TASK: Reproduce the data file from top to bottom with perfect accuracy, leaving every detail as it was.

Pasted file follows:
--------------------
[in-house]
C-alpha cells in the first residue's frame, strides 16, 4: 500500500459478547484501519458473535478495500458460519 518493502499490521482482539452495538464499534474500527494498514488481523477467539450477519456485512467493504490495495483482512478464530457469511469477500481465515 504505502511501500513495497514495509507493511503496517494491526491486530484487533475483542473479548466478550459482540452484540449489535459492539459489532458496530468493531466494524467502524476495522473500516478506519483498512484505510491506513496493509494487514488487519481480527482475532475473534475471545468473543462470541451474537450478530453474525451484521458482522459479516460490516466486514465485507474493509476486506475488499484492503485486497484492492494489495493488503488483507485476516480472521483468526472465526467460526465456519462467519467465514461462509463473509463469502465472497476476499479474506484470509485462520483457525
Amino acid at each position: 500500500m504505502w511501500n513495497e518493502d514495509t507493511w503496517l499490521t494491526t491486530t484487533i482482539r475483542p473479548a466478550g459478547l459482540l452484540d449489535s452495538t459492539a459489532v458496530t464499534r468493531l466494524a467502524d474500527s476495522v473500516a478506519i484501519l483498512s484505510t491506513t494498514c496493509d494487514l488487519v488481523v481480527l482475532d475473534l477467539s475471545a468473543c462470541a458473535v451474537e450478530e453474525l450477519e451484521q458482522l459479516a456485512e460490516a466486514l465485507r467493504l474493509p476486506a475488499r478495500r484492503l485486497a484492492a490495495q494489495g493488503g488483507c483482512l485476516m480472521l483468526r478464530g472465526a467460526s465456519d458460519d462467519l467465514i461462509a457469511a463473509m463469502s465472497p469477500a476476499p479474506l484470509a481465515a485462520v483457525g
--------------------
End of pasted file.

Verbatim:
[in-house]
C-alpha cells in the first residue's frame, strides 16, 4: 500500500459478547484501519458473535478495500458460519 518493502499490521482482539452495538464499534474500527494498514488481523477467539450477519456485512467493504490495495483482512478464530457469511469477500481465515 504505502511501500513495497514495509507493511503496517494491526491486530484487533475483542473479548466478550459482540452484540449489535459492539459489532458496530468493531466494524467502524476495522473500516478506519483498512484505510491506513496493509494487514488487519481480527482475532475473534475471545468473543462470541451474537450478530453474525451484521458482522459479516460490516466486514465485507474493509476486506475488499484492503485486497484492492494489495493488503488483507485476516480472521483468526472465526467460526465456519462467519467465514461462509463473509463469502465472497476476499479474506484470509485462520483457525
Amino acid at each position: 500500500m504505502w511501500n513495497e518493502d514495509t507493511w503496517l499490521t494491526t491486530t484487533i482482539r475483542p473479548a466478550g459478547l459482540l452484540d449489535s452495538t459492539a459489532v458496530t464499534r468493531l466494524a467502524d474500527s476495522v473500516a478506519i484501519l483498512s484505510t491506513t494498514c496493509d494487514l488487519v488481523v481480527l482475532d475473534l477467539s475471545a468473543c462470541a458473535v451474537e450478530e453474525l450477519e451484521q458482522l459479516a456485512e460490516a466486514l465485507r467493504l474493509p476486506a475488499r478495500r484492503l485486497a484492492a490495495q494489495g493488503g488483507c483482512l485476516m480472521l483468526r478464530g472465526a467460526s465456519d458460519d462467519l467465514i461462509a457469511a463473509m463469502s465472497p469477500a476476499p479474506l484470509a481465515a485462520v483457525g